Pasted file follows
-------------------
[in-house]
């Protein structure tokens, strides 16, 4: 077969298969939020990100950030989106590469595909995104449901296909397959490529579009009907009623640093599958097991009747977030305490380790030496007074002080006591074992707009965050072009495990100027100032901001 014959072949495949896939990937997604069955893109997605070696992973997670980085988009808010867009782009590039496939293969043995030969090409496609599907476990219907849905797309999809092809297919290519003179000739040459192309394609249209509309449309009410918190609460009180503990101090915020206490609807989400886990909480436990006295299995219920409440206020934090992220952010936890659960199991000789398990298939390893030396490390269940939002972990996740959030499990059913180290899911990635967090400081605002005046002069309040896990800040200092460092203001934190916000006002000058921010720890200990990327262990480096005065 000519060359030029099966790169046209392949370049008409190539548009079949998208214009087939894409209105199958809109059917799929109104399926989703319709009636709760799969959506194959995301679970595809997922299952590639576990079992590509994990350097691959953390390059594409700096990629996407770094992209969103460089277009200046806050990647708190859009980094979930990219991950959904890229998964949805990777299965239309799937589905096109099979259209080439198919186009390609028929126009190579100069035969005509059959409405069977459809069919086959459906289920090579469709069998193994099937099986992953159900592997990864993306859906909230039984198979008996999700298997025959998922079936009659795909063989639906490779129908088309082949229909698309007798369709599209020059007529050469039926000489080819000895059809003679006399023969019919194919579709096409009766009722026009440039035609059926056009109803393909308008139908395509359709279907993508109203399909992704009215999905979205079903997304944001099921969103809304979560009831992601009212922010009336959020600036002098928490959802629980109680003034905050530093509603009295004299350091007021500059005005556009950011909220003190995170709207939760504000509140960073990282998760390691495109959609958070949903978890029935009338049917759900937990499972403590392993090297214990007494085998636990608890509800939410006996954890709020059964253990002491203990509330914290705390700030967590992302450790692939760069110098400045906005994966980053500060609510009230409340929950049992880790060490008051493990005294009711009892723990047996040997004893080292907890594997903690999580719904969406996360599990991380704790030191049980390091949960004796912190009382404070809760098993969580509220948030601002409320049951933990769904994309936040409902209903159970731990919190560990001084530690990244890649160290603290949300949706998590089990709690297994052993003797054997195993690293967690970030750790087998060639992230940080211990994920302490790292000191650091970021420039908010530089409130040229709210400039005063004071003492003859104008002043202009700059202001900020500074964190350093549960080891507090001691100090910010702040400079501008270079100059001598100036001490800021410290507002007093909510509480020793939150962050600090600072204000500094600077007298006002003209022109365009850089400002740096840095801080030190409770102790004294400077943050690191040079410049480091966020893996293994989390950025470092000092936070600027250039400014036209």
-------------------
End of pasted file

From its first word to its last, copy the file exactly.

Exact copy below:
[in-house]
């Protein structure tokens, strides 16, 4: 077969298969939020990100950030989106590469595909995104449901296909397959490529579009009907009623640093599958097991009747977030305490380790030496007074002080006591074992707009965050072009495990100027100032901001 014959072949495949896939990937997604069955893109997605070696992973997670980085988009808010867009782009590039496939293969043995030969090409496609599907476990219907849905797309999809092809297919290519003179000739040459192309394609249209509309449309009410918190609460009180503990101090915020206490609807989400886990909480436990006295299995219920409440206020934090992220952010936890659960199991000789398990298939390893030396490390269940939002972990996740959030499990059913180290899911990635967090400081605002005046002069309040896990800040200092460092203001934190916000006002000058921010720890200990990327262990480096005065 000519060359030029099966790169046209392949370049008409190539548009079949998208214009087939894409209105199958809109059917799929109104399926989703319709009636709760799969959506194959995301679970595809997922299952590639576990079992590509994990350097691959953390390059594409700096990629996407770094992209969103460089277009200046806050990647708190859009980094979930990219991950959904890229998964949805990777299965239309799937589905096109099979259209080439198919186009390609028929126009190579100069035969005509059959409405069977459809069919086959459906289920090579469709069998193994099937099986992953159900592997990864993306859906909230039984198979008996999700298997025959998922079936009659795909063989639906490779129908088309082949229909698309007798369709599209020059007529050469039926000489080819000895059809003679006399023969019919194919579709096409009766009722026009440039035609059926056009109803393909308008139908395509359709279907993508109203399909992704009215999905979205079903997304944001099921969103809304979560009831992601009212922010009336959020600036002098928490959802629980109680003034905050530093509603009295004299350091007021500059005005556009950011909220003190995170709207939760504000509140960073990282998760390691495109959609958070949903978890029935009338049917759900937990499972403590392993090297214990007494085998636990608890509800939410006996954890709020059964253990002491203990509330914290705390700030967590992302450790692939760069110098400045906005994966980053500060609510009230409340929950049992880790060490008051493990005294009711009892723990047996040997004893080292907890594997903690999580719904969406996360599990991380704790030191049980390091949960004796912190009382404070809760098993969580509220948030601002409320049951933990769904994309936040409902209903159970731990919190560990001084530690990244890649160290603290949300949706998590089990709690297994052993003797054997195993690293967690970030750790087998060639992230940080211990994920302490790292000191650091970021420039908010530089409130040229709210400039005063004071003492003859104008002043202009700059202001900020500074964190350093549960080891507090001691100090910010702040400079501008270079100059001598100036001490800021410290507002007093909510509480020793939150962050600090600072204000500094600077007298006002003209022109365009850089400002740096840095801080030190409770102790004294400077943050690191040079410049480091966020893996293994989390950025470092000092936070600027250039400014036209």